Breast cells have receptors for vitamin D, raising the possibility that the nutrient could help regulate the division and proliferation of such cells. Laura N. Anderson, a doctoral student at Cancer Care Ontario in Toronto, sought to separate out the effects of vitamin D and calcium on breast cancer risk by surveying breast cancer patients and healthy controls about their intake of food and supplements. No relationship between overall dietary vitamin D intake and breast cancer risk was found either before or after menopause; nor was there any association between overall calcium intake and risk of the disease. However, women who reported taking at least 400 international units of vitamin D every day were at 24 percent lower risk of developing breast cancer.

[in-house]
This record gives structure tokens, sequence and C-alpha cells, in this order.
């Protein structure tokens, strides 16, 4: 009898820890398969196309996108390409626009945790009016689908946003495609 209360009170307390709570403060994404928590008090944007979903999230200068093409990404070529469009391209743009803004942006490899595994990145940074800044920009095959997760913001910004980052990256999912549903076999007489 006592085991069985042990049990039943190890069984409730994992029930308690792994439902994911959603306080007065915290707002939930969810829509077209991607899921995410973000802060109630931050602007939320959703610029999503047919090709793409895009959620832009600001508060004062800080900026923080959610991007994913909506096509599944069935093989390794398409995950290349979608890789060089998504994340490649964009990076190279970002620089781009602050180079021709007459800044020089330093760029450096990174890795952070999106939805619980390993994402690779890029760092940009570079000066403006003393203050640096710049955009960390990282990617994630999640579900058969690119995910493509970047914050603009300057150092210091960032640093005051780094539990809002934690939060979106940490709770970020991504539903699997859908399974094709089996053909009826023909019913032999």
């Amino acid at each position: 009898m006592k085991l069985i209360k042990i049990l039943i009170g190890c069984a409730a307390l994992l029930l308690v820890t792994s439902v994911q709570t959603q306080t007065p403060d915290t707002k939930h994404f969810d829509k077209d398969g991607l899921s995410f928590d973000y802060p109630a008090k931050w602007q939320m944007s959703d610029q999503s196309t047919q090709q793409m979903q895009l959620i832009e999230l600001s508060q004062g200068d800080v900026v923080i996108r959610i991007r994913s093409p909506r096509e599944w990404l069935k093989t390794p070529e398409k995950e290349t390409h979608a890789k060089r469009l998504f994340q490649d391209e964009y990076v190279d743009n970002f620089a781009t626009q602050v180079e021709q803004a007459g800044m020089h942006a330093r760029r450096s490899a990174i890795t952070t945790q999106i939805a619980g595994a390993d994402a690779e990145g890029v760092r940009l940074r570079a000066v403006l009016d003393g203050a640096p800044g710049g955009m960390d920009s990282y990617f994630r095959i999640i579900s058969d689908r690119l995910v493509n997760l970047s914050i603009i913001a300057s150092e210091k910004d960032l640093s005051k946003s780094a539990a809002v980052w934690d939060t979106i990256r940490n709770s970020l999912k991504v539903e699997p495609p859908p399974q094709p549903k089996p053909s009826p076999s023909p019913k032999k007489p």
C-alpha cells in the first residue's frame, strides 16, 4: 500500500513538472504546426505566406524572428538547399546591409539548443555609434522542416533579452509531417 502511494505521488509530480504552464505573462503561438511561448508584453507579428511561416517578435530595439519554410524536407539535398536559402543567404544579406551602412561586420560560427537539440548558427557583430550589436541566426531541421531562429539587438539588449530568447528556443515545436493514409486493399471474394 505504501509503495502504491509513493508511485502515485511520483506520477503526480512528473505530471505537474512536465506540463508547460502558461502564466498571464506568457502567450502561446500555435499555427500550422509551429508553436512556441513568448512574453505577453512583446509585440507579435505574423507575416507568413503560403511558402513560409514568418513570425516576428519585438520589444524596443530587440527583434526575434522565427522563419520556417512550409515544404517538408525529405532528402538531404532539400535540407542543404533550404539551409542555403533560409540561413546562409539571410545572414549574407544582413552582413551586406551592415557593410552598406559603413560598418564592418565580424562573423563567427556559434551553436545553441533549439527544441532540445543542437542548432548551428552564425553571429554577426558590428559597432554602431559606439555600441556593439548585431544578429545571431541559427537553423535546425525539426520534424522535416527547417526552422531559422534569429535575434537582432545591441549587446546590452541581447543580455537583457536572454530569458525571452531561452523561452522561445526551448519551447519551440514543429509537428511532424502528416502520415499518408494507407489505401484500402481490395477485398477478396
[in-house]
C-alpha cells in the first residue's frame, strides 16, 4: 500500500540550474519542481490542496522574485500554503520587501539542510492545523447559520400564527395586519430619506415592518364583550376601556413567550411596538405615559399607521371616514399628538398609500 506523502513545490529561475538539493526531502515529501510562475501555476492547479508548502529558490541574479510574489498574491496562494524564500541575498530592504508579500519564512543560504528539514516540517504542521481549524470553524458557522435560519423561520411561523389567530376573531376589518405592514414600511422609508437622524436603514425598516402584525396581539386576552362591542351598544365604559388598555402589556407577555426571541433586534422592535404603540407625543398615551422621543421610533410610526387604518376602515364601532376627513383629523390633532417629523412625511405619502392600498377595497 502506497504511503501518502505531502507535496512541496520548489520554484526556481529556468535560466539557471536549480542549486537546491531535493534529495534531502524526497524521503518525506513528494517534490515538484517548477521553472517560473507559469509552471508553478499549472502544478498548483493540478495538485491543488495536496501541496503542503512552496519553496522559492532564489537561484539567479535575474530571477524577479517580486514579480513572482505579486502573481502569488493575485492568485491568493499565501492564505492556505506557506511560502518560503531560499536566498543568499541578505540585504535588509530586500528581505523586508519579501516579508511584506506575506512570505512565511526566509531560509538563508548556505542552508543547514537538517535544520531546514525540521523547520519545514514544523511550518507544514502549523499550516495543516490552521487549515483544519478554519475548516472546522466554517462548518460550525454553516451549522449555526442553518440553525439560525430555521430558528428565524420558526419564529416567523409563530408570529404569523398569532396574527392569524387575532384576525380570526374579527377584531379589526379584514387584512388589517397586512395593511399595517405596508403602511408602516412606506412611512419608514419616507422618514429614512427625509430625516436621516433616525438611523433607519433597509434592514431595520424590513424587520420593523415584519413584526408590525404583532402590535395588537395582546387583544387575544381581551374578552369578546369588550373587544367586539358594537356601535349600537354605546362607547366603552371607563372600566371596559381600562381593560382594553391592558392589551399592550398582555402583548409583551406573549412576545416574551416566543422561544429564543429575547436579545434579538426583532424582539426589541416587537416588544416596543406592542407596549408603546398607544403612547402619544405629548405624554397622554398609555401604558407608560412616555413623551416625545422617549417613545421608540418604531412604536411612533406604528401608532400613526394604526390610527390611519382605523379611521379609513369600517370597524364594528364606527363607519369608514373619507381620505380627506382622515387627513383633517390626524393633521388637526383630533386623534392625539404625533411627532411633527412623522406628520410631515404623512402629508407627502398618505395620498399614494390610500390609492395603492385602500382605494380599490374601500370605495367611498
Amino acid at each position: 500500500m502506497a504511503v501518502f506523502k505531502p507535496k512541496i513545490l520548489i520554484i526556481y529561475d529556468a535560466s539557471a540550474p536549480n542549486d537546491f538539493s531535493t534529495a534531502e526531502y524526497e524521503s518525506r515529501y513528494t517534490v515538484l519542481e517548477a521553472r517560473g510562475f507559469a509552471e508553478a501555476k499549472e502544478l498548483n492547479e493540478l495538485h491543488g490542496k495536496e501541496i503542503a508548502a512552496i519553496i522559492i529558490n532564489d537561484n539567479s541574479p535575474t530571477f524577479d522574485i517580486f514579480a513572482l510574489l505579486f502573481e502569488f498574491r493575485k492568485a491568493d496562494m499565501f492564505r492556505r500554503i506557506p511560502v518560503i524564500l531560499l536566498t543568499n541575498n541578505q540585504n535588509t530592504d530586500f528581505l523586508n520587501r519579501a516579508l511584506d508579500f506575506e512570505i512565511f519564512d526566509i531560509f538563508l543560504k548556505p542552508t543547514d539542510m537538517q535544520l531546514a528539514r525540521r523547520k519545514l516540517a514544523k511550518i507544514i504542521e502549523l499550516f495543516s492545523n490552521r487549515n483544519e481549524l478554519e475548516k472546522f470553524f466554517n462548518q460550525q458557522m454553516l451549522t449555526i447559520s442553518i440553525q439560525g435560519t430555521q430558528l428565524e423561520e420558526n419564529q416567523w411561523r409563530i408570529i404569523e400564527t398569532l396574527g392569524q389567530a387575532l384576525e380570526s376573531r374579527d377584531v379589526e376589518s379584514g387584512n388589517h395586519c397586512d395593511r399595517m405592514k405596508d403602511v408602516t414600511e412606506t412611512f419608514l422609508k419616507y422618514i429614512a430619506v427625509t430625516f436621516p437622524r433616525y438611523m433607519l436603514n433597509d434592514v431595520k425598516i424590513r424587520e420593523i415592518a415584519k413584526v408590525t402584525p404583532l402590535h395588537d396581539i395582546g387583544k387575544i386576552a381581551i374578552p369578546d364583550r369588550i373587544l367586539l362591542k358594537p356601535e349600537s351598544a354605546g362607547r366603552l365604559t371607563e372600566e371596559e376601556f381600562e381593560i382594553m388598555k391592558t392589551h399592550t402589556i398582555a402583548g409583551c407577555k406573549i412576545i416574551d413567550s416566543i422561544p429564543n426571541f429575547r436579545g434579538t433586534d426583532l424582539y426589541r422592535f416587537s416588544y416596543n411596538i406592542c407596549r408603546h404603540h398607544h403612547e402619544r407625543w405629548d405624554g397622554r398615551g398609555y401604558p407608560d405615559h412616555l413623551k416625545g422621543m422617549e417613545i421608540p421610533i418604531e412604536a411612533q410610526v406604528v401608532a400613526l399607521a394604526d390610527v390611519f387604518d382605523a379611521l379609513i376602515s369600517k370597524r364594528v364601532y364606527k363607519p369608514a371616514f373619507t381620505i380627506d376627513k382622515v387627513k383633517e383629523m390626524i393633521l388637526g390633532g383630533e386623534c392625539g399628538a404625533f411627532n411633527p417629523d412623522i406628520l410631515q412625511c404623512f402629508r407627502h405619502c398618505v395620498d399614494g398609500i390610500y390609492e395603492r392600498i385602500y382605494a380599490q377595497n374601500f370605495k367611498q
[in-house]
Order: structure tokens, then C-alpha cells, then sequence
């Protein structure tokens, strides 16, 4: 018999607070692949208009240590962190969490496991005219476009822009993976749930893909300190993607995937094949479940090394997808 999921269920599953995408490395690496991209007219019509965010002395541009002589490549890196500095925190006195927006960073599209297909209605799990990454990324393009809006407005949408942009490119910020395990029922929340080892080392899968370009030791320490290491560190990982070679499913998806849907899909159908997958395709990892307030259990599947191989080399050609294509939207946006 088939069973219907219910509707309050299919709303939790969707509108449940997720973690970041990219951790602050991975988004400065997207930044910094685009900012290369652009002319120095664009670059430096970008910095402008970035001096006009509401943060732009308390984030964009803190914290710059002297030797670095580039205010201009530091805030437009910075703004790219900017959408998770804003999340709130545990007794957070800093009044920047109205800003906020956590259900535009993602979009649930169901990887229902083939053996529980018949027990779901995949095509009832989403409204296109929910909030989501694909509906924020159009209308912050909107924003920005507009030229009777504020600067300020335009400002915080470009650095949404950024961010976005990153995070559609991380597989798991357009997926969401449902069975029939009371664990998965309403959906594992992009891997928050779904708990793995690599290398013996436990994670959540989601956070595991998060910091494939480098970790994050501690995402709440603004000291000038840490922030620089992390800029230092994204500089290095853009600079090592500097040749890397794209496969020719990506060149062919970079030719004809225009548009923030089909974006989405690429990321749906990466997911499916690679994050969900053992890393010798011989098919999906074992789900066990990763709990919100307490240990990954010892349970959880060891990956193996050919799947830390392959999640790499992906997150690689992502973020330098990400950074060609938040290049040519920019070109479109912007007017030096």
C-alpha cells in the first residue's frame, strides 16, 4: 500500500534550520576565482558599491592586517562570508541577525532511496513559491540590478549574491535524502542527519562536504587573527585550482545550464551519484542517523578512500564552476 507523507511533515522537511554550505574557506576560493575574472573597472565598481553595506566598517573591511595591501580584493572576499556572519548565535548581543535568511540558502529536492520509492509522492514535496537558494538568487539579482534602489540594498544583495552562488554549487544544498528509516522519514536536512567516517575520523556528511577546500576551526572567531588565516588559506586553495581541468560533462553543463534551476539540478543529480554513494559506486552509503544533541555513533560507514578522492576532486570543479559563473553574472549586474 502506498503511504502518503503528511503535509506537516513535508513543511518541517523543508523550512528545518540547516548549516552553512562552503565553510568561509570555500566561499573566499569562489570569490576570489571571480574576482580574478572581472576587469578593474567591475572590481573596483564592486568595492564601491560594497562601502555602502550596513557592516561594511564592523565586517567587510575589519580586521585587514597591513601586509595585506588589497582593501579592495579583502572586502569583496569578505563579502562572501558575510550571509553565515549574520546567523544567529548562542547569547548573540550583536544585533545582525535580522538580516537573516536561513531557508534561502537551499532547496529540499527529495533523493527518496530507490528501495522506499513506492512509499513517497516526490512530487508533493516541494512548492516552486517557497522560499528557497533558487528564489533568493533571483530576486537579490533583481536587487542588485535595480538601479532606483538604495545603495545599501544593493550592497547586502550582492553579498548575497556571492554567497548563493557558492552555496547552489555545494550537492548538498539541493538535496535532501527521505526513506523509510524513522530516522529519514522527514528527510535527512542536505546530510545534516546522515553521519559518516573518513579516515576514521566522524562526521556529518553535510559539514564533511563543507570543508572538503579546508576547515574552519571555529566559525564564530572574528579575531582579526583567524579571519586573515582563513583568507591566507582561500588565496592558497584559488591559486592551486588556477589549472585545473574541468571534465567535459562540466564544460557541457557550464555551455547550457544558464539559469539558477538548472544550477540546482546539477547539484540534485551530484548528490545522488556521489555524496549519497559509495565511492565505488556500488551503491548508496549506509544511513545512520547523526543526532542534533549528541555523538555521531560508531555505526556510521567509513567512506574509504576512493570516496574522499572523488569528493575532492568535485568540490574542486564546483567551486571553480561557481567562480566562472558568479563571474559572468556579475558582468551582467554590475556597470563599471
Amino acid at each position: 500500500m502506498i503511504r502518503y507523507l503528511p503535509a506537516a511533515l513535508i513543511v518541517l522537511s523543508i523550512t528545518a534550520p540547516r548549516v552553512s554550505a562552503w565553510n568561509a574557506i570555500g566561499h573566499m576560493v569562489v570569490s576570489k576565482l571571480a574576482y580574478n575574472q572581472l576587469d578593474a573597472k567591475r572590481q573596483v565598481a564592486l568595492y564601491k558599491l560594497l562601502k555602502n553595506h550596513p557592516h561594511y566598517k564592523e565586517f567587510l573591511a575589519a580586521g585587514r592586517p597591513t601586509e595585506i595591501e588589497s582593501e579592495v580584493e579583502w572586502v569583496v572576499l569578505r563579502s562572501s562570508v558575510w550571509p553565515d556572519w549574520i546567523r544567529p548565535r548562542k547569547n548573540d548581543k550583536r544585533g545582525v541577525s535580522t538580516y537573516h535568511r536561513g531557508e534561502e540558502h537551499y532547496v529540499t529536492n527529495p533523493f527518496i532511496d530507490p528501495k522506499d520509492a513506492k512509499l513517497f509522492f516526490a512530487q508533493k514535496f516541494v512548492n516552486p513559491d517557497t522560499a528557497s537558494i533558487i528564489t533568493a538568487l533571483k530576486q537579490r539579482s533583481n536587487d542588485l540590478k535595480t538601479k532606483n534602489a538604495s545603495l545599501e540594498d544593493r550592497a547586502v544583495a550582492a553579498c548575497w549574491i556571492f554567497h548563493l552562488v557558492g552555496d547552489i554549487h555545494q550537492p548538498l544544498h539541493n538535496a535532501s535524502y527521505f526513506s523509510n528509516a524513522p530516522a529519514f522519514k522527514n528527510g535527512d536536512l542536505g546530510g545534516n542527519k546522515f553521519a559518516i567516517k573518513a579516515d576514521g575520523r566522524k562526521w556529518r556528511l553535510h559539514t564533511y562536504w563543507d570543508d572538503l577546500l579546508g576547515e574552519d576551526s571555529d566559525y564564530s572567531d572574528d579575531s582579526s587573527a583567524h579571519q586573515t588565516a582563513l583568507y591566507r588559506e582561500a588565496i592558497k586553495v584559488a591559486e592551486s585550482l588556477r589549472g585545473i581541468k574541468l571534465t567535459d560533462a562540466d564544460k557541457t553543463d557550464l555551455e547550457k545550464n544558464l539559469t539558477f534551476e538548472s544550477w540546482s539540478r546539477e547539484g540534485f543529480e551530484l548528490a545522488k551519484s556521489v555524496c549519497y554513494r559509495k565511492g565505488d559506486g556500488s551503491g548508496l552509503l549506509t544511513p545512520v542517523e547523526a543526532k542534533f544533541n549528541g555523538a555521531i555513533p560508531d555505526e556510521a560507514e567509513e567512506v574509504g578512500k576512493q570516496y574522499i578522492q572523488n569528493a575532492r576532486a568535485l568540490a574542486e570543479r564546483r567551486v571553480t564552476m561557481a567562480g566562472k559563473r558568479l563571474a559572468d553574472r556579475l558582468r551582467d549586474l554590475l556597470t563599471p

Comments: I am a proponent of most people, especially those who do not get daily sun exposure for a few minutes, to take 400 to 2000 units a day. See

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